Over the next year Terje Fjelde has agreed to listen to nothing but David Foster on his iPod. HeÁ¢€â„¢s loaded the thing with over 1,200 songs produced, arranged, composed, and/or played by David Foster. A deal with the devil? He keeps wondering.
Hey, I’m back! Sort of. Just to set things straight: Gimmicky posts about insanity and snark aside, I really have been quite exhausted over the past few months, and for the last two weeks I have been unable to come up with the weekly 500 words about Mr. Foster that you’ve grown accustomed to. You see, on top of everything else, I’m experiencing a writer’s block. I’ve never encountered anything like it in my entire life, and it’s frustrating beyond belief. I literally have to fight for every single word, no matter how trivial it may seem. My words have dried out, my Twitter account is a desert and I can’t even come up with anything sensible for my Facebook status line anymore. Thank God I’m doing this stuff pro bono. Ah well, life imitates art as they say. Or is it the other way around? Is this what Jeff had in mind?
Anyway, I’ve been blunt about my current health status, so I might as well be blunt about the music. Here we go: David Foster composed the score for this movie in 1988, and I have to admit that I love the Stealing Home soundtrack. I love the sentimentality of it, I love that it’s overloaded with strings and sweet synth sounds and I love the silly love lyrics penned by Foster’s wife for the love theme. I’ve kissed a thousand beautiful women listening to these tunes throughout my youth — well, in my dreams, anyway.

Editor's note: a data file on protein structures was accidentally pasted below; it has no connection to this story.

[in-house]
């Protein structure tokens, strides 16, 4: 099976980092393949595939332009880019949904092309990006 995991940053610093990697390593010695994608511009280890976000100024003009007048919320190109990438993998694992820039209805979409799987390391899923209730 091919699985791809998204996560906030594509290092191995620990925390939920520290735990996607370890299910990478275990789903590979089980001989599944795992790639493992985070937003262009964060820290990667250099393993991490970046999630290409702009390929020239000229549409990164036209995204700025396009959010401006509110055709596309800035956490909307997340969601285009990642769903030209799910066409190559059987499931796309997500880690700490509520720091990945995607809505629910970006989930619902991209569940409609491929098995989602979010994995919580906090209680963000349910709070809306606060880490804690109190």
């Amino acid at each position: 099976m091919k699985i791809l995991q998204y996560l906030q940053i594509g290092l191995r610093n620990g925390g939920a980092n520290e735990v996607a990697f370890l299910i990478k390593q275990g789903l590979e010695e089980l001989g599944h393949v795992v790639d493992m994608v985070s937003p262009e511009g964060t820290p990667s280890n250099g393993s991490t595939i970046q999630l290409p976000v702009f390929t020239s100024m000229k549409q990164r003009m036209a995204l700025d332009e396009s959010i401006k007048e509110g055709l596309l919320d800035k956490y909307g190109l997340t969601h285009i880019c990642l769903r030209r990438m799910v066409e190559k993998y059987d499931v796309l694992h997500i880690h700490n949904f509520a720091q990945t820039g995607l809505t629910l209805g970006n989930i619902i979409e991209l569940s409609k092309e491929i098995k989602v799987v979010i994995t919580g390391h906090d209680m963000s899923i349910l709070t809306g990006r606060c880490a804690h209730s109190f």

I honestly don’t know where the unabashed love for this kind of kitsch came from, but it’s there and it’s always been there. It’s like a genetic thing, no matter how much I’ve gotten into hard bop and rock and roll in recent years, whenever I’m spinning Stealing Home I’m right back to the acne-infected sentimental sap that used to greet me in the mirror over 20 years ago. I have to face it — I’m a 37-year old guy who likes music that would embarrass 11-year-old girls for its sentimentality.
“And When She Danced (Love Theme from Stealing Home),” by David Foster and Marilyn Martin. From Stealing Home, 1988.
“Stealing Home (Reprise),” by David Foster. From Stealing Home, 1988.
To prove it, here are two selections from the Stealing Home soundtrack, a vocal track and a montage. On the vocal track David Foster sings a duet with Marilyn Martin, the lady who also did a duet with Phil Collins on Stephen Bishop’s “Separate Lives” for the White Nights soundtrack a couple of years earlier. And what a team on background vocals: Jason Scheff, Donny Osmond and Tim Feehan. The only missing link here is Jack Wagner. And you’ve got to love the backup band, it’s so 1980s:
Keyboards: David Foster
Fairlight drums and programming: Rhett Lawrence
Additional synthesizer programming: Rick Bowan, Michael Boddicker, David Foster, Bob Parr
Additional drum overdubs: Dave Reitzas
Guitars: Dean Parks, Michael Landau
Sax: Dave Boruff
So you have six guys on synth, two guitarists and a sax guy. Classic line-up — what a band. They probably looked a bit like this (inserting silly, pointless Photoshop montage to cut the post short. I hope to see you next week, and if I don’t, you know why):
The movie? I don’t remember.